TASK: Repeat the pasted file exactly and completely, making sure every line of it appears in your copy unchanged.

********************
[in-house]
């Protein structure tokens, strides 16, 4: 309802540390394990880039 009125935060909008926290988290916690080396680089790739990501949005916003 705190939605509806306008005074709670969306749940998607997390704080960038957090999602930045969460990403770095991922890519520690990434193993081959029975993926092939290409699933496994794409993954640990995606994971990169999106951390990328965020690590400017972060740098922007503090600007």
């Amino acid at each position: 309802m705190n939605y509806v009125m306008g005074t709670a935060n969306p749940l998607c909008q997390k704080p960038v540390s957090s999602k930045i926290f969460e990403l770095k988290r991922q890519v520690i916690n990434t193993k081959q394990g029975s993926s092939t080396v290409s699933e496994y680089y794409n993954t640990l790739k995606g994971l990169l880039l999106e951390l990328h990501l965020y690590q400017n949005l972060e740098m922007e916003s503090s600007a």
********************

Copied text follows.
[in-house]
């Protein structure tokens, strides 16, 4: 309802540390394990880039 009125935060909008926290988290916690080396680089790739990501949005916003 705190939605509806306008005074709670969306749940998607997390704080960038957090999602930045969460990403770095991922890519520690990434193993081959029975993926092939290409699933496994794409993954640990995606994971990169999106951390990328965020690590400017972060740098922007503090600007």
């Amino acid at each position: 309802m705190n939605y509806v009125m306008g005074t709670a935060n969306p749940l998607c909008q997390k704080p960038v540390s957090s999602k930045i926290f969460e990403l770095k988290r991922q890519v520690i916690n990434t193993k081959q394990g029975s993926s092939t080396v290409s699933e496994y680089y794409n993954t640990l790739k995606g994971l990169l880039l999106e951390l990328h990501l965020y690590q400017n949005l972060e740098m922007e916003s503090s600007a």